Sean : 17:18 And of course, there’s people who speak about environmental changes. Is the soil the same as the soil with … We could all make this for a very long time. But I’m in the gym working really, really hard. My trainer says that I pretty much do the most reps and exercises of any of his clients. I’m the only one who’s 100% …
Kimberly: 17:38 Wow.
Sean : 17:38 … plant-based. I’m there Monday through Friday. I mixed in a hike every afternoon, do phone calls from heights and all that. And I don’t supplement any extra vitamins. I do my blood a once every couple months due to some other things that when I was eating the way I ate 10 plus years ago, put me on a bad track. So it’s interesting how this whole shift has happened.
Supplements and what to take when plant-based
Kimberly: 18:05 Well, there’s the general recommendation for plant-based people to have B12, right? I’ve always recommended that across the board. But when I started getting blood work done, I was having a lot of nutritional yeast. I don’t know if you had consumed that product, which has a lot of B vitamins in it. And I wasn’t doing a lot of other supplements, and my test, my blood, my B12 levels were always really great. So then there’s this whole debate about it.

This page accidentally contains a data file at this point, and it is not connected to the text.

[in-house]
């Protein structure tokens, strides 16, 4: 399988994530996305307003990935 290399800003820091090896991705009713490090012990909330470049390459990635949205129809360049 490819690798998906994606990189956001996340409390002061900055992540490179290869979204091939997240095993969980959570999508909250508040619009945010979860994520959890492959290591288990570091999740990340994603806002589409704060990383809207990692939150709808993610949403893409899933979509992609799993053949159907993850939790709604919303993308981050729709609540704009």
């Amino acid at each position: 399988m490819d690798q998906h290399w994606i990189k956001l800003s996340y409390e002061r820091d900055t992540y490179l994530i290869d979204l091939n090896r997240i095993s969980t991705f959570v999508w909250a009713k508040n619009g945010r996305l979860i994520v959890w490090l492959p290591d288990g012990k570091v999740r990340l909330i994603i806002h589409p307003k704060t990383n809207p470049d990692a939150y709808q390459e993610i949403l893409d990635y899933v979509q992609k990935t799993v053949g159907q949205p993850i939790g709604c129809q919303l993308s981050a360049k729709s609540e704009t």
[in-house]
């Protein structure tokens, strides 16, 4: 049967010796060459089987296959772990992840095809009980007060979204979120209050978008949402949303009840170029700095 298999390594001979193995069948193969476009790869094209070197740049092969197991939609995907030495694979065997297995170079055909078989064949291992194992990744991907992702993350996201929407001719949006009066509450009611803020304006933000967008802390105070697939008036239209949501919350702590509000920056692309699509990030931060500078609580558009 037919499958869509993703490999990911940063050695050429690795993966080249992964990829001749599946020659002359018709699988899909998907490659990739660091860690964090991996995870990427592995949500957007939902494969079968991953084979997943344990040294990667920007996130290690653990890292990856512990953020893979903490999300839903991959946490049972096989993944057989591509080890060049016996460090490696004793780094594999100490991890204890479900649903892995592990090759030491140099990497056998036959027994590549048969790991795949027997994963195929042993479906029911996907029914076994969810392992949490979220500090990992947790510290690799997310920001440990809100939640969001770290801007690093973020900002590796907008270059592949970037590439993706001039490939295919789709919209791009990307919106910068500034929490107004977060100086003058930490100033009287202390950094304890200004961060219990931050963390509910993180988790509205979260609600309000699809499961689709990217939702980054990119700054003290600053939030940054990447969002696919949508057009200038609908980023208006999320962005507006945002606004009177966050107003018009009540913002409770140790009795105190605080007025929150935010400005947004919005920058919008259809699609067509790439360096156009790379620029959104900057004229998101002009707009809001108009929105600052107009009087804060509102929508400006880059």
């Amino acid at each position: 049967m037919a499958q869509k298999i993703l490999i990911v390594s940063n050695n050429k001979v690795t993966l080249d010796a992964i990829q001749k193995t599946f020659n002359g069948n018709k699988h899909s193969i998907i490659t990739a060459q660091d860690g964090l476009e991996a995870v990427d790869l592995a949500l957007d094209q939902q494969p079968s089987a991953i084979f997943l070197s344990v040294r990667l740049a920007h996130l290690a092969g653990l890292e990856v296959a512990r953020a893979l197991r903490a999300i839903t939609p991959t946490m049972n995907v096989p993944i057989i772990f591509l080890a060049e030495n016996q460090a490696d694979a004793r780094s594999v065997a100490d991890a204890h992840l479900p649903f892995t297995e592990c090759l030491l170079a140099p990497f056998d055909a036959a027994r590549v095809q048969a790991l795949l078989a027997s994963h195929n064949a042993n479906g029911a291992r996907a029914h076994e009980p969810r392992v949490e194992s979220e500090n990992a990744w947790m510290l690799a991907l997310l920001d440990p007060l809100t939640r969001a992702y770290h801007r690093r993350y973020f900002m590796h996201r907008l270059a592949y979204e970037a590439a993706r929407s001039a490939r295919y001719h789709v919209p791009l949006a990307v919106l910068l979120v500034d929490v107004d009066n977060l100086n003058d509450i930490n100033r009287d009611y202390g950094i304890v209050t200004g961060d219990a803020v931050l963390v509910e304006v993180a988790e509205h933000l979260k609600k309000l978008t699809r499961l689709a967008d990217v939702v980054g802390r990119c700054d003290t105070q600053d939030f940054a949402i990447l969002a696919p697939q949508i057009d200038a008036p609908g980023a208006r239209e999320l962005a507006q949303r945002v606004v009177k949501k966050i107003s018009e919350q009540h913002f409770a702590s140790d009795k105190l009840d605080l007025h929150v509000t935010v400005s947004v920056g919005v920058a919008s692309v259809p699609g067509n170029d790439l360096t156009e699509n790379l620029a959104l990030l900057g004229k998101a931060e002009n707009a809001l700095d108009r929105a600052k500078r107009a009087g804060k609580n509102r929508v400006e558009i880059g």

Kimberly: 18:33 And what’s interesting is that they actually supplemented into cows, so that people that are eating meat say, well, but I don’t need to supplement with B12, but they actually are. It’s just an indirect form of supplementation, because a lot of the animals are getting these injections. What I’m saying is, it’s interesting how, to your point, the soil and all these things have changed. But when you’re eating plant-based, you’re getting such a much more wide variety of micronutrients, as well as the macronutrients.
Kimberly: 19:05 And I just feel all that fiber, of course, is really furnishing your gut. It’s really helping to nourish your gut and the short-chain fatty acids, which in turn, reduce inflammation, so your whole system functions more efficiently. And to your point, you could actually be stronger in your workouts. And also, the point for me was I haven’t worried about supplementing with all these little things as much, although, of course, when you’re pregnant, I always recommend a prenatal across the …
Sean : 19:33 Sure.
Kimberly: 19:33 And B vitamins, I think, if not everybody, is always eating perfectly, but it’s not as complicated as I think some people make it out to be.